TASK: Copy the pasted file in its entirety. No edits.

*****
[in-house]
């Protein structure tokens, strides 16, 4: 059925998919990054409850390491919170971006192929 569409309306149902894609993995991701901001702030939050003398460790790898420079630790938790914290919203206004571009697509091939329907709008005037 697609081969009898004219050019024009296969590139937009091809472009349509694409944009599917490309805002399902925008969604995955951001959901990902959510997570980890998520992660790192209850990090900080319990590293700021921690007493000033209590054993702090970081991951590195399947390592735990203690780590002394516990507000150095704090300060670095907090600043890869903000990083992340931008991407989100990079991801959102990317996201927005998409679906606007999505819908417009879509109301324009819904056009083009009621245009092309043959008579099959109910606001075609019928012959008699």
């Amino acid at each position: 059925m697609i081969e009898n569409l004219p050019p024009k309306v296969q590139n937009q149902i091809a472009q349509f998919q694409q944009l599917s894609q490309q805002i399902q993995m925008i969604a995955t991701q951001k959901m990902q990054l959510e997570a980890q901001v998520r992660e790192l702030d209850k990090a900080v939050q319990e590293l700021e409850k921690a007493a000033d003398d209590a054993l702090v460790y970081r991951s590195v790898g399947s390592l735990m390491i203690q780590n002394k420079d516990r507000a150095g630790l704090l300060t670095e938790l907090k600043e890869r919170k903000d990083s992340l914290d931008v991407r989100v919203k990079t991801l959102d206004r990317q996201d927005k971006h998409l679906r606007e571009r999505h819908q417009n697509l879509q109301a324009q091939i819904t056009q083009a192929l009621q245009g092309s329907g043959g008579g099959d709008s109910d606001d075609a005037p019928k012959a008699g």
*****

[in-house]
């Protein structure tokens, strides 16, 4: 059925998919990054409850390491919170971006192929 569409309306149902894609993995991701901001702030939050003398460790790898420079630790938790914290919203206004571009697509091939329907709008005037 697609081969009898004219050019024009296969590139937009091809472009349509694409944009599917490309805002399902925008969604995955951001959901990902959510997570980890998520992660790192209850990090900080319990590293700021921690007493000033209590054993702090970081991951590195399947390592735990203690780590002394516990507000150095704090300060670095907090600043890869903000990083992340931008991407989100990079991801959102990317996201927005998409679906606007999505819908417009879509109301324009819904056009083009009621245009092309043959008579099959109910606001075609019928012959008699």
């Amino acid at each position: 059925m697609i081969e009898n569409l004219p050019p024009k309306v296969q590139n937009q149902i091809a472009q349509f998919q694409q944009l599917s894609q490309q805002i399902q993995m925008i969604a995955t991701q951001k959901m990902q990054l959510e997570a980890q901001v998520r992660e790192l702030d209850k990090a900080v939050q319990e590293l700021e409850k921690a007493a000033d003398d209590a054993l702090v460790y970081r991951s590195v790898g399947s390592l735990m390491i203690q780590n002394k420079d516990r507000a150095g630790l704090l300060t670095e938790l907090k600043e890869r919170k903000d990083s992340l914290d931008v991407r989100v919203k990079t991801l959102d206004r990317q996201d927005k971006h998409l679906r606007e571009r999505h819908q417009n697509l879509q109301a324009q091939i819904t056009q083009a192929l009621q245009g092309s329907g043959g008579g099959d709008s109910d606001d075609a005037p019928k012959a008699g």